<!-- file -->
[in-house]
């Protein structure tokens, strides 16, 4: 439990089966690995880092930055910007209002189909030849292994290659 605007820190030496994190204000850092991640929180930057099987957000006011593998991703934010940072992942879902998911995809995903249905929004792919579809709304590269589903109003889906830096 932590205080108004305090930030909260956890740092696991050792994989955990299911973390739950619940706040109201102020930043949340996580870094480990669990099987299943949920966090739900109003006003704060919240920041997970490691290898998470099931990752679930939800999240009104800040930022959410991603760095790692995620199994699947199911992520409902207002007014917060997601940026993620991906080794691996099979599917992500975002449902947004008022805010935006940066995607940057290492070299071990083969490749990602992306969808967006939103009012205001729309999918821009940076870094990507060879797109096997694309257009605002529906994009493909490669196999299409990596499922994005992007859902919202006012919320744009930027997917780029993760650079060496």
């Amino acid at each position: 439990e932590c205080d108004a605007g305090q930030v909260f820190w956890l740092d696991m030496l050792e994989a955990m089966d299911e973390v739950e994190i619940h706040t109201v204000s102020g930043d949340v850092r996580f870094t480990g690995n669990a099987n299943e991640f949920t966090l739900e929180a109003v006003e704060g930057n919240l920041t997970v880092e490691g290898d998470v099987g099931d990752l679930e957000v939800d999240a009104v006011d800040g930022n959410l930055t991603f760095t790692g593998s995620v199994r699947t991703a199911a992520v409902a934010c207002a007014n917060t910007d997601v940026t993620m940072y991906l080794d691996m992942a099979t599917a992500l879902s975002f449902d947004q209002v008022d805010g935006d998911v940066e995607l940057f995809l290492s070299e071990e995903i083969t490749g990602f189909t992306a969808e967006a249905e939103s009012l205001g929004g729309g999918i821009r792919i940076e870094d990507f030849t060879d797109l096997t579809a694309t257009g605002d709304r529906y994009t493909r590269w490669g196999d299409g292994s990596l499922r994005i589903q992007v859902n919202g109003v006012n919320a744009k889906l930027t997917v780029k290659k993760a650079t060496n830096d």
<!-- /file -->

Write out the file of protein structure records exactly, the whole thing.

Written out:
[in-house]
């Protein structure tokens, strides 16, 4: 439990089966690995880092930055910007209002189909030849292994290659 605007820190030496994190204000850092991640929180930057099987957000006011593998991703934010940072992942879902998911995809995903249905929004792919579809709304590269589903109003889906830096 932590205080108004305090930030909260956890740092696991050792994989955990299911973390739950619940706040109201102020930043949340996580870094480990669990099987299943949920966090739900109003006003704060919240920041997970490691290898998470099931990752679930939800999240009104800040930022959410991603760095790692995620199994699947199911992520409902207002007014917060997601940026993620991906080794691996099979599917992500975002449902947004008022805010935006940066995607940057290492070299071990083969490749990602992306969808967006939103009012205001729309999918821009940076870094990507060879797109096997694309257009605002529906994009493909490669196999299409990596499922994005992007859902919202006012919320744009930027997917780029993760650079060496």
């Amino acid at each position: 439990e932590c205080d108004a605007g305090q930030v909260f820190w956890l740092d696991m030496l050792e994989a955990m089966d299911e973390v739950e994190i619940h706040t109201v204000s102020g930043d949340v850092r996580f870094t480990g690995n669990a099987n299943e991640f949920t966090l739900e929180a109003v006003e704060g930057n919240l920041t997970v880092e490691g290898d998470v099987g099931d990752l679930e957000v939800d999240a009104v006011d800040g930022n959410l930055t991603f760095t790692g593998s995620v199994r699947t991703a199911a992520v409902a934010c207002a007014n917060t910007d997601v940026t993620m940072y991906l080794d691996m992942a099979t599917a992500l879902s975002f449902d947004q209002v008022d805010g935006d998911v940066e995607l940057f995809l290492s070299e071990e995903i083969t490749g990602f189909t992306a969808e967006a249905e939103s009012l205001g929004g729309g999918i821009r792919i940076e870094d990507f030849t060879d797109l096997t579809a694309t257009g605002d709304r529906y994009t493909r590269w490669g196999d299409g292994s990596l499922r994005i589903q992007v859902n919202g109003v006012n919320a744009k889906l930027t997917v780029k290659k993760a650079t060496n830096d």